In April of 2008, The Medical College of Wisconsin, the University of Wisconsin-Milwaukee and CARE USA received a five-year grant from the National Institute of Child Health and Human Development to study the relationship between HIV vulnerability and changes in economic environment and food security in rural Malawi, a country in sub-Saharan Africa with a high prevalence of HIV infection, poverty, and child malnutrition.
This project is a partnership between the University of Wisconsin-Milwaukee College of Nursing, Center for Global Health Equity, the University of Wisconsin Joseph J. Zilber School of Public Health, CARE USA and CARE Malawi. CARE is one of the world's largest private international humanitarian and economic development organizations that currently operates in 70 countries with a mission of eradicating poverty and addressing health, education, food security and economic development globally. Other internationally recognized academic institutions have faculty who are consultants for this study, including the University of Pennsylvania, The London School of Economics and The University of Malawi.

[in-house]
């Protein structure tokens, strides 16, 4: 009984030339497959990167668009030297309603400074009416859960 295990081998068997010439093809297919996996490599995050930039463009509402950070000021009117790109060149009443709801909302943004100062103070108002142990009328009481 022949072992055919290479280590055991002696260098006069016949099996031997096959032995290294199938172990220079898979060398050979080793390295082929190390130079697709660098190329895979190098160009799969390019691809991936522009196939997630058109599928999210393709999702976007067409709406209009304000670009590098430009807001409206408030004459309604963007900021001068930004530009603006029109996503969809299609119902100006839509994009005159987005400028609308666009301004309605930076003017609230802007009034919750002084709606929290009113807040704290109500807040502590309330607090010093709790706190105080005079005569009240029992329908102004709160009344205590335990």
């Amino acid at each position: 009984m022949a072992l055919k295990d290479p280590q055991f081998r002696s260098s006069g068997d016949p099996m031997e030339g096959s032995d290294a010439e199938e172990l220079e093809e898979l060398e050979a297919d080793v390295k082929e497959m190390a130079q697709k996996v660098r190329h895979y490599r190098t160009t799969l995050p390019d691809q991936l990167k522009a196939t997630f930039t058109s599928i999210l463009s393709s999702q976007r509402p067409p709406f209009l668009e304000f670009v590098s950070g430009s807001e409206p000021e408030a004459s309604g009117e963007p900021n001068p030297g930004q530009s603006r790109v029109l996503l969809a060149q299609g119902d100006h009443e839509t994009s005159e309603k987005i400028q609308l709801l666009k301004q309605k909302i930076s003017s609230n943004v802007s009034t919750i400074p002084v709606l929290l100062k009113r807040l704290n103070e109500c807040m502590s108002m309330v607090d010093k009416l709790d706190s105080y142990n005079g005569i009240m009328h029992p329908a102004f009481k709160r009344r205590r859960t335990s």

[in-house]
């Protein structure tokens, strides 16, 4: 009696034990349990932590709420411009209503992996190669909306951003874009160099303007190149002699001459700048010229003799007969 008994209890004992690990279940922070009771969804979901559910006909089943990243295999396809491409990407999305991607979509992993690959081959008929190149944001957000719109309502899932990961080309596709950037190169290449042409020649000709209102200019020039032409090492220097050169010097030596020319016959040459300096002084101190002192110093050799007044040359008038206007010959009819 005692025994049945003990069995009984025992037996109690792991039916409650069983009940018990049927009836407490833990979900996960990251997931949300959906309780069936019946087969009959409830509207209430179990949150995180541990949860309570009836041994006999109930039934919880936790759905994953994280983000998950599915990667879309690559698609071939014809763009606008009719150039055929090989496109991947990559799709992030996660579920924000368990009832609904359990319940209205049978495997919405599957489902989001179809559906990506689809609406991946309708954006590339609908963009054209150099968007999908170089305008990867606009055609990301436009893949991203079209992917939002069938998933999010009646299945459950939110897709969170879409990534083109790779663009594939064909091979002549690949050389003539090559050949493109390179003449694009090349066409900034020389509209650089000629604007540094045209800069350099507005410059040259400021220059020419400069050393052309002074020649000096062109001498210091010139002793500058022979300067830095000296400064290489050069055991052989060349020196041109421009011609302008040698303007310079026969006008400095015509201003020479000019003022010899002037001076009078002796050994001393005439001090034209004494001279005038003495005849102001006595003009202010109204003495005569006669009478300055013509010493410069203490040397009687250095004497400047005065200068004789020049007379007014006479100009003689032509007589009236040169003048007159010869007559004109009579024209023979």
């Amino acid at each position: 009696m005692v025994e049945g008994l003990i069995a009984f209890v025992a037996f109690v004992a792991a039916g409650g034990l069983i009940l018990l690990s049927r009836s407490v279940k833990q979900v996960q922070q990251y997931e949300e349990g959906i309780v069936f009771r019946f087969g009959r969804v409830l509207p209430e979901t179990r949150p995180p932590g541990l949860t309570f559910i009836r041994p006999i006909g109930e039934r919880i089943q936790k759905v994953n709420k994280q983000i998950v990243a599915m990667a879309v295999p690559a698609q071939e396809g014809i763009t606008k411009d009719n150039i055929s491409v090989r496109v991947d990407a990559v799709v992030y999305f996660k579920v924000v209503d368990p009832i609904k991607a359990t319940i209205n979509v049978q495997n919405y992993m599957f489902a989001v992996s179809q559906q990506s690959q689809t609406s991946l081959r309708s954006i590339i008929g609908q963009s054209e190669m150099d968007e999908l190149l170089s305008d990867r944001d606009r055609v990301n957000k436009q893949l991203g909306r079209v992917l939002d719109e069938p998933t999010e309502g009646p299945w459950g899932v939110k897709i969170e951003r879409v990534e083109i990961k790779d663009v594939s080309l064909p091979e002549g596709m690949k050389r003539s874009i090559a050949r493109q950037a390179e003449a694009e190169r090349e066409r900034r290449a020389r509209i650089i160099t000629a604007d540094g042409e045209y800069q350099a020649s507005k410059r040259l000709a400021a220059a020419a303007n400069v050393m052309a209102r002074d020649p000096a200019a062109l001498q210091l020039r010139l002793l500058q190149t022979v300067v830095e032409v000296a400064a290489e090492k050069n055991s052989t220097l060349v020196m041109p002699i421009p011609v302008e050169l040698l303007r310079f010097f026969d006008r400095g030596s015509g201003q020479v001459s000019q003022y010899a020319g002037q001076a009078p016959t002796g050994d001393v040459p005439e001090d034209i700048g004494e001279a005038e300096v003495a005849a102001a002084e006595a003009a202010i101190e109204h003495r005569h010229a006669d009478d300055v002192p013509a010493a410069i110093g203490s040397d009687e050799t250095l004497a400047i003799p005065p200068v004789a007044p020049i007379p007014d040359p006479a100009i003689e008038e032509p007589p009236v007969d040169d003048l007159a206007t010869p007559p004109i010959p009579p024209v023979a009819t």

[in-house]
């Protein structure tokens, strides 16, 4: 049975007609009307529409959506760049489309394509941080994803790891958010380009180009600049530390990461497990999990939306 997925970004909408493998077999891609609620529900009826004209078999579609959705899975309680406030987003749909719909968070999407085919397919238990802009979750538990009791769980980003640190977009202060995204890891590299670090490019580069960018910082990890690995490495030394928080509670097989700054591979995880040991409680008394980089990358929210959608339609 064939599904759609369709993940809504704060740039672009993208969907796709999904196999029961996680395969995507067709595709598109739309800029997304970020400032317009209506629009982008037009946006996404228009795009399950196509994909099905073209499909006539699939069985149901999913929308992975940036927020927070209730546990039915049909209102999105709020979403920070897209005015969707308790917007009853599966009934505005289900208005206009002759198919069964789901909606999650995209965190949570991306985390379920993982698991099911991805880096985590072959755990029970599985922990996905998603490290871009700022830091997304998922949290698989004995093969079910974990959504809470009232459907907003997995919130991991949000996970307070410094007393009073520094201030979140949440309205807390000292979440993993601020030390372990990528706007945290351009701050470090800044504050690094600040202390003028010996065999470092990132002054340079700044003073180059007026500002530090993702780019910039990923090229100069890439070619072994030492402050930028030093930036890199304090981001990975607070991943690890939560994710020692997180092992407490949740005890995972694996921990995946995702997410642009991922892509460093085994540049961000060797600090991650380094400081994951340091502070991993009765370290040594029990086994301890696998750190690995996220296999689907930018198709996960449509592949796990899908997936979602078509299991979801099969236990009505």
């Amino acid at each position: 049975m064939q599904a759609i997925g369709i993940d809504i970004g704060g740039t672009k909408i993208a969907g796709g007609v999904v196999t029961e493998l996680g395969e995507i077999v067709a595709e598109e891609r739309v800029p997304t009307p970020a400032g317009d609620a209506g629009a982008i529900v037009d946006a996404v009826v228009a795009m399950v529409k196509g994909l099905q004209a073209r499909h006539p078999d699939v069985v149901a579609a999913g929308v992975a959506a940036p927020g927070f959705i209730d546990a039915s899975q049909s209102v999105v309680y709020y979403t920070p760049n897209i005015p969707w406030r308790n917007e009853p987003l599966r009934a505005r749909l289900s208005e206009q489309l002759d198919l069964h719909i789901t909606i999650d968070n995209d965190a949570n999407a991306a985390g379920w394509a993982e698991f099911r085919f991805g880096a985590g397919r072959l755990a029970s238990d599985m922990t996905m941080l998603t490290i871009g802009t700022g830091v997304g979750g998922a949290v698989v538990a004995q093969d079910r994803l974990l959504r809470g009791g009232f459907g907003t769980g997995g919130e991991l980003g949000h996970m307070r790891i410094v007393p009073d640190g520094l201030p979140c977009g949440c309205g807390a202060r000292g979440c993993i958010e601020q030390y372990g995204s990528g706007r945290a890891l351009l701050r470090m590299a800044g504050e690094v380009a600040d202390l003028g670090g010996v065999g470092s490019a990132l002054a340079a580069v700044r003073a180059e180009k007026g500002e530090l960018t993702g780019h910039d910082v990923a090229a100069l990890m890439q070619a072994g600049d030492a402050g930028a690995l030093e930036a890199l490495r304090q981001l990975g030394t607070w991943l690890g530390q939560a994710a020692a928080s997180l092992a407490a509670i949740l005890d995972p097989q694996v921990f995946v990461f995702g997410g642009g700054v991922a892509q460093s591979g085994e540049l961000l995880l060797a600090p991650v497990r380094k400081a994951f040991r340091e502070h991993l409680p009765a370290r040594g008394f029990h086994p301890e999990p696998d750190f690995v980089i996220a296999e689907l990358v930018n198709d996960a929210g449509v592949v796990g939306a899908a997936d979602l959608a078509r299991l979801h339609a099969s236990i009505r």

The project was originally known as Tiphunzitsane or "working together" in the Chichewa language, one of the local languages in Malawi. It was recently renamed to SAGE4Health to reflect key goals: Savings, Agriculture, Governance and Empowerment.
The project site is located in the Kasungu District in Central Malawi. The population of the Kasungu District is 627,467, with 4.1% of persons between the ages of 15 and 49 who are HIV positive. The study intervention areas for this project include Kaomba, Mwase, and Njombwa, and the study control areas include Kawamba, Lukwa, Chaima.
The SAGE4Health Project multidisciplinary research team is conducting three related studies:
These studies will help to improve the specific development program under examination and contribute to a body of scientific knowledge regarding public health effects of sophisticated multi-level development programs being implemented globally.